After 17 years in the field, working in front line humanitarian emergency response, of which 15 years in food aid relief, I took a sabbatical break. Taking a distance allowed me to discover an other side of the humanitarian work, something more longer term, but with no less impact: agricultural development.
Over the past sabbatical year, I had the opportunity to work with a team at CGIAR, mostly on social media related projects. That work brought me to the field, talking to farmers about ways they adapt (or don’t) to the economic and climatic changes, their needs, their wishes,… I wrote about it, made videos, published pictures.. I realized the impact even small things can have, on their daily lives. I talked to researchers, to extension agents, to suppliers… In short, I got hooked.
At this moment, I have the opportunity to work with CGIAR on an event taking place in Nairobi on Sept 1st, highlighting the importance of longer term agricultural research to augment the resilience of farmers confronted with a rapidly changing world, specifically related to the current drought (again) in the Horn of Africa.
The work of the CGIAR is not well known to the outside world. Having worked in food aid for the better part of my professional life, the CGIAR was certainly an unknown to me. It is part of my job is to make it known. And this is where you all can help, even though the effort is still at its early beginning (isn’t it great to be part of something from the start?).
We have set up a repository (in the form of a blog), in which I post simple examples of agricultural research the CGIAR is doing, particularly in the Horn, leading up to the Sept 1 event.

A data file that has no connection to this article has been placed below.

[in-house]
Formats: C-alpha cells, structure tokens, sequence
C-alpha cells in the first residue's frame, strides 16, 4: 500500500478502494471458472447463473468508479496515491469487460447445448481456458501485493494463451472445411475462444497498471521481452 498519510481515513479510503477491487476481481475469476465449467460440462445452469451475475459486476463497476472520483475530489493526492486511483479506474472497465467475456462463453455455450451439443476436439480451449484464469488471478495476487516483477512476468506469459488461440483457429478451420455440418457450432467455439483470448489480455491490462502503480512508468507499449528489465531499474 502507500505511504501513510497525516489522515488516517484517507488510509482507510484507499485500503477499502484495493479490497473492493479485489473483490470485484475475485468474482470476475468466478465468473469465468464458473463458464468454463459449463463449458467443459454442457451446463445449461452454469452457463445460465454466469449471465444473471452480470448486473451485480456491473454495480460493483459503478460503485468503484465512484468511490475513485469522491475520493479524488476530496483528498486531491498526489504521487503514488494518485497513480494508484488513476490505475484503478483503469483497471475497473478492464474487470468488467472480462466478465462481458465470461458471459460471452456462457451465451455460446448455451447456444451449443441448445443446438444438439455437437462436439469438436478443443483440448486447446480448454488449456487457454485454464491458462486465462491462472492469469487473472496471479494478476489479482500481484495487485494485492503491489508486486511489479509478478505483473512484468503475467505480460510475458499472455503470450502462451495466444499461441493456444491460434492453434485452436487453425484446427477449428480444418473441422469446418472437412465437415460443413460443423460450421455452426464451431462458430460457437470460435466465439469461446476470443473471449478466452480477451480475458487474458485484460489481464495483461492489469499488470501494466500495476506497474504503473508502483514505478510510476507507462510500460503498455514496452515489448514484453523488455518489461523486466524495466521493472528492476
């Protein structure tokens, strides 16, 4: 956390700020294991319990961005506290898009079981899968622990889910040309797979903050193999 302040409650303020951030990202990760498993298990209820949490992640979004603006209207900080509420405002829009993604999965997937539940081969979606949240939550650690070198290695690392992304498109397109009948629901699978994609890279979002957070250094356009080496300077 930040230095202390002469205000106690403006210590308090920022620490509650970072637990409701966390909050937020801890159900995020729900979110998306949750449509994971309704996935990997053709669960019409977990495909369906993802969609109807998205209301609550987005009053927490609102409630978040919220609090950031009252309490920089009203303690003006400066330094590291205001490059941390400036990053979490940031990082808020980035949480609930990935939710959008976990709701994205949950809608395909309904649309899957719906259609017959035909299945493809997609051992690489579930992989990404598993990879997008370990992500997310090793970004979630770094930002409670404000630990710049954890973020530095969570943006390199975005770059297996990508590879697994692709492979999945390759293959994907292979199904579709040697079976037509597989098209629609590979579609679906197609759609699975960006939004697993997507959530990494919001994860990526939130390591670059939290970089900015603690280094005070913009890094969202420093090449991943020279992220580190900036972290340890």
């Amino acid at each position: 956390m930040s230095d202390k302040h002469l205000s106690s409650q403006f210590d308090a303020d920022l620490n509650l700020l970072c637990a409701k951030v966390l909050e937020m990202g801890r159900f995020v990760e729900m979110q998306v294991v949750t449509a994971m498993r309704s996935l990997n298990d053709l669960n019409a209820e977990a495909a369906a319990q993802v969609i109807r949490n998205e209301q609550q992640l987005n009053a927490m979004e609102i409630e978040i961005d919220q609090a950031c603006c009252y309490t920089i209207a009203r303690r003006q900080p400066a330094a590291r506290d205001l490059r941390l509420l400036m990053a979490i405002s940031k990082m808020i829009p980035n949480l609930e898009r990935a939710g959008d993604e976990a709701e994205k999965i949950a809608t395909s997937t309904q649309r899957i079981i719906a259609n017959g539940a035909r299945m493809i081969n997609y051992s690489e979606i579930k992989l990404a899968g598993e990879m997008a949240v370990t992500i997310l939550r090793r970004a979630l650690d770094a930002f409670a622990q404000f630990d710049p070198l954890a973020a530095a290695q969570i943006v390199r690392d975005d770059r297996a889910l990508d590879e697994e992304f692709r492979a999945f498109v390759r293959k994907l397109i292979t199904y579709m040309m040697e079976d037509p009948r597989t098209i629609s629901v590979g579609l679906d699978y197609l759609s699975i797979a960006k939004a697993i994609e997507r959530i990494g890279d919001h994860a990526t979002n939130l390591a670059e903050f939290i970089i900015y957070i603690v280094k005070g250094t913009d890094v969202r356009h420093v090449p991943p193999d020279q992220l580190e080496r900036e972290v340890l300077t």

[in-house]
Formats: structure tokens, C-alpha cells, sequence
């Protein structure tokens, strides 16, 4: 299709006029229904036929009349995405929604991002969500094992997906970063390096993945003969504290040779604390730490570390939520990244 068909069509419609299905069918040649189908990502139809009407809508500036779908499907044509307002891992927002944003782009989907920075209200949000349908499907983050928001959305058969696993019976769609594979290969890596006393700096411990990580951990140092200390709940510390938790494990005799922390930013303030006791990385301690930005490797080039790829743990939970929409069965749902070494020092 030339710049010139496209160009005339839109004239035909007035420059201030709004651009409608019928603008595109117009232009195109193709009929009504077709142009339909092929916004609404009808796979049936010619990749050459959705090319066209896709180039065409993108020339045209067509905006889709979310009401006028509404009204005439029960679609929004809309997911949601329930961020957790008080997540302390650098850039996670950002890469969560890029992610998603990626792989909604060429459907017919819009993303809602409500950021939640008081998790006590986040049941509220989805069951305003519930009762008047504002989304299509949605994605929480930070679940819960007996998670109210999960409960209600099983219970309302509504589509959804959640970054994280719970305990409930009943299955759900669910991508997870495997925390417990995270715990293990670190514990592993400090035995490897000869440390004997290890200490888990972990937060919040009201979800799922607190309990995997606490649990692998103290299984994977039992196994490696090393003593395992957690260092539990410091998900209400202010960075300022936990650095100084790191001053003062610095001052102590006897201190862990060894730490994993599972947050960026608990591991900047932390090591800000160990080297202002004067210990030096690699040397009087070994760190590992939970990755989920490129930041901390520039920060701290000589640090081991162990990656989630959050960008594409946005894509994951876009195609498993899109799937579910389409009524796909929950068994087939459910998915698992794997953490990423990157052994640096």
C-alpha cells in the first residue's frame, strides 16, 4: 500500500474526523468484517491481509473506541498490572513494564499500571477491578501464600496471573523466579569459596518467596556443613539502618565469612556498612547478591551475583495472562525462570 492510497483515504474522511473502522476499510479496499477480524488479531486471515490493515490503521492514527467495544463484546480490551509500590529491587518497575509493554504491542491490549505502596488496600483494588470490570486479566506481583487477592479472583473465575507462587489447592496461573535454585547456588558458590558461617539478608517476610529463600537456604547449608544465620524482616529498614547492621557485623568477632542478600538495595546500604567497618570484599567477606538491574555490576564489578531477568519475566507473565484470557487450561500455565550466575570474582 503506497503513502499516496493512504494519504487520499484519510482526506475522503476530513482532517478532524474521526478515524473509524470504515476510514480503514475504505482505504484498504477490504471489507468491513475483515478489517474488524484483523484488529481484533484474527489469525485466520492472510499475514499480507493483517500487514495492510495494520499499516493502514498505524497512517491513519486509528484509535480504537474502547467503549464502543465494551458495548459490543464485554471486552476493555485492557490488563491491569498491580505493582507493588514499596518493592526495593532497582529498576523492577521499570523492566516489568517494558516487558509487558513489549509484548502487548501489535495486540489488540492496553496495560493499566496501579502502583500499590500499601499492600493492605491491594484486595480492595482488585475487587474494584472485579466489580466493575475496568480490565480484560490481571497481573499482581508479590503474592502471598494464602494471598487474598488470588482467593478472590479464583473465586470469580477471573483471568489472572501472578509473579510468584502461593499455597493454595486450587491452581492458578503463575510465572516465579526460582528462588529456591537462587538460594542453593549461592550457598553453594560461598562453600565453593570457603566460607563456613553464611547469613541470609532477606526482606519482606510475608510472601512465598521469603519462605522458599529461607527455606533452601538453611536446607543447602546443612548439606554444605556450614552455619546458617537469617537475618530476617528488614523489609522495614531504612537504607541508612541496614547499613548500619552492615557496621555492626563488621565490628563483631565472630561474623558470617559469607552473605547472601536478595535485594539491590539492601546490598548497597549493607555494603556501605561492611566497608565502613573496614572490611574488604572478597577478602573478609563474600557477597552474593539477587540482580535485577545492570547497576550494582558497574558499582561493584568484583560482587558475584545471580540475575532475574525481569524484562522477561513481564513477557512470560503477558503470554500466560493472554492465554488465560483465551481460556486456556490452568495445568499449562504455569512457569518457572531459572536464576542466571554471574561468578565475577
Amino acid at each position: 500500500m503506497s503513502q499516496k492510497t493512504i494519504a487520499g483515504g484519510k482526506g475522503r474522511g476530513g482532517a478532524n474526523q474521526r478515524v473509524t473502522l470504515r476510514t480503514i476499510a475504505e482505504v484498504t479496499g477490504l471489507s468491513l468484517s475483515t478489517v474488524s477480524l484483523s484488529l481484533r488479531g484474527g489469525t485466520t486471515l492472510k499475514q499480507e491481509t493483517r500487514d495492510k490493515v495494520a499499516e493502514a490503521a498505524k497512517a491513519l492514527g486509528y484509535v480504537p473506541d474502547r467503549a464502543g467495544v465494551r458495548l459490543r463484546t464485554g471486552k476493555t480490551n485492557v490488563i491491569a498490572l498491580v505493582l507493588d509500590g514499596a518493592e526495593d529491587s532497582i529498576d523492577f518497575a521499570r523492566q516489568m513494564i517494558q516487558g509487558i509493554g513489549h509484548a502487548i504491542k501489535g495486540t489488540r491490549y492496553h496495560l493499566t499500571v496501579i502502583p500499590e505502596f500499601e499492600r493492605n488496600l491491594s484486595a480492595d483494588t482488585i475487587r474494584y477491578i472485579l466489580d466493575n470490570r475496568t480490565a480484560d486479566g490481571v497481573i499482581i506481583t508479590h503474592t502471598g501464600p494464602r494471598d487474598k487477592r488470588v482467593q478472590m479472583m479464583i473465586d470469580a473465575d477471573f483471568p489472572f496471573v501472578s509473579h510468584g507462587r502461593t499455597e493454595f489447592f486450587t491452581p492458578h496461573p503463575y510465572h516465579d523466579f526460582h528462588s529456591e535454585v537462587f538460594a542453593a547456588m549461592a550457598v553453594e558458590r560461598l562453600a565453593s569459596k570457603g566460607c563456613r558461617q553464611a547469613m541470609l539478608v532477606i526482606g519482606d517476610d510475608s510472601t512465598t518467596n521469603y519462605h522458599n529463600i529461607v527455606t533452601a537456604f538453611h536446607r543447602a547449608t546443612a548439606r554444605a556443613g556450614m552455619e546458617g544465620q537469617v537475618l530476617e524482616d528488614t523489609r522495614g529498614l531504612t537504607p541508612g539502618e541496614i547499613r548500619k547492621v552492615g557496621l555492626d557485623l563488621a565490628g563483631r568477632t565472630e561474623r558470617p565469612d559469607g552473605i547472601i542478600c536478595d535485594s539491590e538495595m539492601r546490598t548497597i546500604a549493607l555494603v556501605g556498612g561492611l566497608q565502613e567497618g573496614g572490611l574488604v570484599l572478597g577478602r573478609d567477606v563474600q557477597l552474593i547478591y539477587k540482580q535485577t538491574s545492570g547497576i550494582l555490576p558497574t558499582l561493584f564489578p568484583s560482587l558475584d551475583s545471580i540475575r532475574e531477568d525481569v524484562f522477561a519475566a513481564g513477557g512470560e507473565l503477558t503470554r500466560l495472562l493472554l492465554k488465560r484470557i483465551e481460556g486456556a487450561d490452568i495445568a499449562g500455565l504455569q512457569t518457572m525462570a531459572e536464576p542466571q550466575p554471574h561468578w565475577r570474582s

At the same time, we are “populating” a brand Twitter account @cgiarconsortium , using the hashtag #Ag4HoA (Agriculture for the Horn of Africa) for all tweets related to agricultural development. We started publishing development projects related to the Horn, but after Sept 1, we will broaden to other projects the CGIAR does, as time goes by.
On Sept 1st (followed by another event on Sept 2nd and 3rd), I will be live blogging/tweeting from the event, using the same Twitter account.
Now where can you help?
Just as I called out to the social media community for the Addis Sharefair, I am calling out to you now. I am looking for people active in the social media community to help spreading our worthwhile message. You don't have to be related to development or agricultural research, but any reach you have within your own social community, can help.
I am looking for people who are willing to retweet, reblog, post our articles on Facebook, Google+, in short "make some social media noise". I have assembled a good list of people in an email list already, whom I update daily of the new events and posts we are broadcasting.
Are you willing to help? Leave a comment, or email me via peter (at) theroadtothehorizon (dot) org and I will include you on our mailing list.
I hope with this effort, we can do some good, make a change, and maybe contribute our small bit to make sure droughts and floods no longer turn into famine.
Maybe one day, we won't need to put up pictures of cattle starving due to a drought. Maybe one day, we will be able to publish pictures of thriving crops and well-fed cows, even though the area has been hit by yet another drought, or a flood.
A sweet, unpretentious, yet significant TEDtalk by Cary Fowler, the executive director of the Global Crop Diversity Trust, on the importance of preserving the bio-diversity of our seeds, and the role of the Svalbard Global Seed Vault in this.
While often dubbed as "the Doomsday Vault", the half a million seeds stored at Svalbard guarantee a future rather than a doomsday: As the natural conditions under which we grow our food continuously change, our seeds also need to adapt. As these changes happen much faster now than before, also the seed adaption needs to go faster, and more targeted.
Unless if we store all varieties of seeds for every crop we grow, they will get lost. Check out my previous article about the ICRISAT genebank, to understand the true implication of this.
In this TEDtalk, Gary explains it in simple terms, but the message can't be misunderstood: "If agriculture does not adapt to climate change, neither will we". And crop diversity is the key to that adaptation.